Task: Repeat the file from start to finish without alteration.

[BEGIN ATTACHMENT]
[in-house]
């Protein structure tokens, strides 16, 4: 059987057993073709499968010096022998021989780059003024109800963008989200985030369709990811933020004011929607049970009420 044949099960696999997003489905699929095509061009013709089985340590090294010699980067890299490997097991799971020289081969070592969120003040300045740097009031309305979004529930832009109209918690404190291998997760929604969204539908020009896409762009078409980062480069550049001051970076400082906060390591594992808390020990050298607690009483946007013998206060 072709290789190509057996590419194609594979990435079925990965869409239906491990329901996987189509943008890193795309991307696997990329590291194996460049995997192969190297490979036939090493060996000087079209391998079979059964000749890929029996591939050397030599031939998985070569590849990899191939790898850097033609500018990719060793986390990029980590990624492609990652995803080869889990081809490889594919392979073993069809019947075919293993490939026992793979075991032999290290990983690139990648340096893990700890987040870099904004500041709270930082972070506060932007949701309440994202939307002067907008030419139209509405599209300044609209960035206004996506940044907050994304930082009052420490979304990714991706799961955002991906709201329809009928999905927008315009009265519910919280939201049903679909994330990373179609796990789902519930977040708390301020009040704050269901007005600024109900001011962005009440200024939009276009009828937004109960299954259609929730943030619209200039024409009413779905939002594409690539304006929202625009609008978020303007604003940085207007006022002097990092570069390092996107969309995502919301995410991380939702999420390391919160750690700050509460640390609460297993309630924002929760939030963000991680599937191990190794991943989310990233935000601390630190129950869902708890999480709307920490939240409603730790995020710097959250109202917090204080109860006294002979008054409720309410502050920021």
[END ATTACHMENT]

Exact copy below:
[in-house]
């Protein structure tokens, strides 16, 4: 059987057993073709499968010096022998021989780059003024109800963008989200985030369709990811933020004011929607049970009420 044949099960696999997003489905699929095509061009013709089985340590090294010699980067890299490997097991799971020289081969070592969120003040300045740097009031309305979004529930832009109209918690404190291998997760929604969204539908020009896409762009078409980062480069550049001051970076400082906060390591594992808390020990050298607690009483946007013998206060 072709290789190509057996590419194609594979990435079925990965869409239906491990329901996987189509943008890193795309991307696997990329590291194996460049995997192969190297490979036939090493060996000087079209391998079979059964000749890929029996591939050397030599031939998985070569590849990899191939790898850097033609500018990719060793986390990029980590990624492609990652995803080869889990081809490889594919392979073993069809019947075919293993490939026992793979075991032999290290990983690139990648340096893990700890987040870099904004500041709270930082972070506060932007949701309440994202939307002067907008030419139209509405599209300044609209960035206004996506940044907050994304930082009052420490979304990714991706799961955002991906709201329809009928999905927008315009009265519910919280939201049903679909994330990373179609796990789902519930977040708390301020009040704050269901007005600024109900001011962005009440200024939009276009009828937004109960299954259609929730943030619209200039024409009413779905939002594409690539304006929202625009609008978020303007604003940085207007006022002097990092570069390092996107969309995502919301995410991380939702999420390391919160750690700050509460640390609460297993309630924002929760939030963000991680599937191990190794991943989310990233935000601390630190129950869902708890999480709307920490939240409603730790995020710097959250109202917090204080109860006294002979008054409720309410502050920021």